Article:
I've not had a whole lot of experience with it, but I have used the NT3, which is the hypercardioid version of it. Sounds fairly good (in the same way that a 57 sounds fairly good). Obviously it's a lot more sensitive than the 57, and the high frequency response is a lot better too (the 57 only goes up to 15k!). Should be good for gun shots and other high transient noises (142db max spl i think). –  Colin Hart Mar 15 '10 at 0:51

I had a Røde mini boompole and hated it, despite loving my NT1a, NTG2, and NT4 (with the limitations Colin outlined above). Overbuilt and way too heavy. I kicked it to the curb and went with a K-Tek aluminum boom that, while a tad shorter, is plenty for SFX gathering, still is a good price:performance value, and the knurling on the locking rings is easier on the hands/fingers. Røde's sweet spot, IMO, is in the large condenser area, which they do very well at very low prices.

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Good to know. That K-Tek seems nice and the XLR runs through the pole, which is nice! However, the RØDE is free (can't beat that). –  Andrew Spitz Mar 16 '10 at 19:00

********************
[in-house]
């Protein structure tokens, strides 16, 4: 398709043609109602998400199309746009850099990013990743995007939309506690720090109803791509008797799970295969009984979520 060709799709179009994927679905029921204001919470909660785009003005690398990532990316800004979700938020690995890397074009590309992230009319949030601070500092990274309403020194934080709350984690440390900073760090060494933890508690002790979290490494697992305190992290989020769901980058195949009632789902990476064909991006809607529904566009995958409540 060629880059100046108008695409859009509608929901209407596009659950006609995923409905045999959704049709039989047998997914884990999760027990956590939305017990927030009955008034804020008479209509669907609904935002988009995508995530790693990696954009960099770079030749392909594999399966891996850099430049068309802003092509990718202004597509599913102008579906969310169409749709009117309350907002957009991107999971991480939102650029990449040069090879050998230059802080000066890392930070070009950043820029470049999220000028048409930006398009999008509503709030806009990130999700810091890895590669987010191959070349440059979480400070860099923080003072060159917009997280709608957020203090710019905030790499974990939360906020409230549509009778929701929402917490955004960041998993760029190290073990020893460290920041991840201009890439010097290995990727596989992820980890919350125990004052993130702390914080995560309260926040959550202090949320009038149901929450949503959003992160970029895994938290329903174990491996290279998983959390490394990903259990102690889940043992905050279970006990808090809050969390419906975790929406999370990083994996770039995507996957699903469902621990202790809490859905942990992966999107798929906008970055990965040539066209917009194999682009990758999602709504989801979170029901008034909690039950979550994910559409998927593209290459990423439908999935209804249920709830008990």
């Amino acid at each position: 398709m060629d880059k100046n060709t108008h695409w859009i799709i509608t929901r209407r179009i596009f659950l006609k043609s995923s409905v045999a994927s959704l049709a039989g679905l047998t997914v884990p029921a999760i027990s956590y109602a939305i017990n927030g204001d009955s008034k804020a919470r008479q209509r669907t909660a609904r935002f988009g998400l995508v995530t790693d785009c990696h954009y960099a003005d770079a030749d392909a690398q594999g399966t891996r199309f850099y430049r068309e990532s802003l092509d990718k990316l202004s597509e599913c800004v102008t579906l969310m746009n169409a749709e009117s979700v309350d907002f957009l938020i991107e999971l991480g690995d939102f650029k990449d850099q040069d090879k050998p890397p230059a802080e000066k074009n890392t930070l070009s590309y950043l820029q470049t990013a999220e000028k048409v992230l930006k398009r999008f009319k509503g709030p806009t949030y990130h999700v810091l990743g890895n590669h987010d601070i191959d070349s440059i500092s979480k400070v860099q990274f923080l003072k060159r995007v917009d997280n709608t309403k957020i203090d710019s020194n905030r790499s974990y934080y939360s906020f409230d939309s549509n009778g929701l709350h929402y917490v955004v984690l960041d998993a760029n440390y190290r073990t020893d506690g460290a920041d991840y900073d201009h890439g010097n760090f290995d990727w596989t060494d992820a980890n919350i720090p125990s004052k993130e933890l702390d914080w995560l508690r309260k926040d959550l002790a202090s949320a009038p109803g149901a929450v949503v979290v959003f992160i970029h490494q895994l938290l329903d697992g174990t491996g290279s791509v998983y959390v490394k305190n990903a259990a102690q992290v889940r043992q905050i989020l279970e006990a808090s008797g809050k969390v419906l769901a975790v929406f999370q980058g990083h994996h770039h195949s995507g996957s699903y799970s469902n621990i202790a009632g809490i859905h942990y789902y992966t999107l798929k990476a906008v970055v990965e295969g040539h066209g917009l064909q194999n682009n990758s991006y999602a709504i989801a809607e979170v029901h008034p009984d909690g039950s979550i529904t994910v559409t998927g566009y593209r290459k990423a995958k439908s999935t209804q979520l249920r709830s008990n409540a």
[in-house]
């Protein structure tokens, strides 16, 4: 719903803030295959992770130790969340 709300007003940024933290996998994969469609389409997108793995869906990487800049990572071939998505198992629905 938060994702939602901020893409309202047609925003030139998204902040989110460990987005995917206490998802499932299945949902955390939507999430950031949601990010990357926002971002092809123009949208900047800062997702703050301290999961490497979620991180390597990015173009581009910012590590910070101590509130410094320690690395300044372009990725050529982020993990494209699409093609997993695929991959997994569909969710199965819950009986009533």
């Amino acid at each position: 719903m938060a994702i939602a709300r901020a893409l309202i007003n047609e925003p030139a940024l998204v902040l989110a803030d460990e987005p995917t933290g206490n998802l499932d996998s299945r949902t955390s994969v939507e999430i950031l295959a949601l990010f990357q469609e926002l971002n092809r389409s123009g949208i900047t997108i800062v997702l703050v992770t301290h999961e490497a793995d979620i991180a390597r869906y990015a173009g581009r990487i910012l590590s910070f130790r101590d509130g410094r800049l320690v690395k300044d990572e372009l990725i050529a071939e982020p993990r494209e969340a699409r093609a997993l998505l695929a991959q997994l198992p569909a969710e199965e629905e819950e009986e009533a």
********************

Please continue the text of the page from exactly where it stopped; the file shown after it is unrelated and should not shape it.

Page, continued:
Ya got me beat with "free!" :-) –  NoiseJockey Mar 17 '10 at 4:07

Well I'm not good with microphones but on the Boom pole front, I suggest you get the mini. As you say, it's lighter and better for travelling, and you can use on set for very quick things if need be - at least you have it. Then should you need a better one specifically for on-set then further on down the line you can get a normal boom pole? Just a suggestion!

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Thanks. That's what I figured. I don't do much on-set recording, and when I do, I hardly ever need to extend a boom that far anyway. If the film requires it, then I can always rent. –  Andrew Spitz Mar 14 '10 at 12:51

You have to add NTG2 shotgun mic on your wishlist and the mini boom pole suggested by Fiona Fung. The N4 is a good choise too.

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The Nt2a's are quite nice, for the price, for being multi pattern and the self noise is reaaally low. I really like them for ambiance recording, usually as a spaced omni pair, especially when there is no wind or when you can get away with just a sock.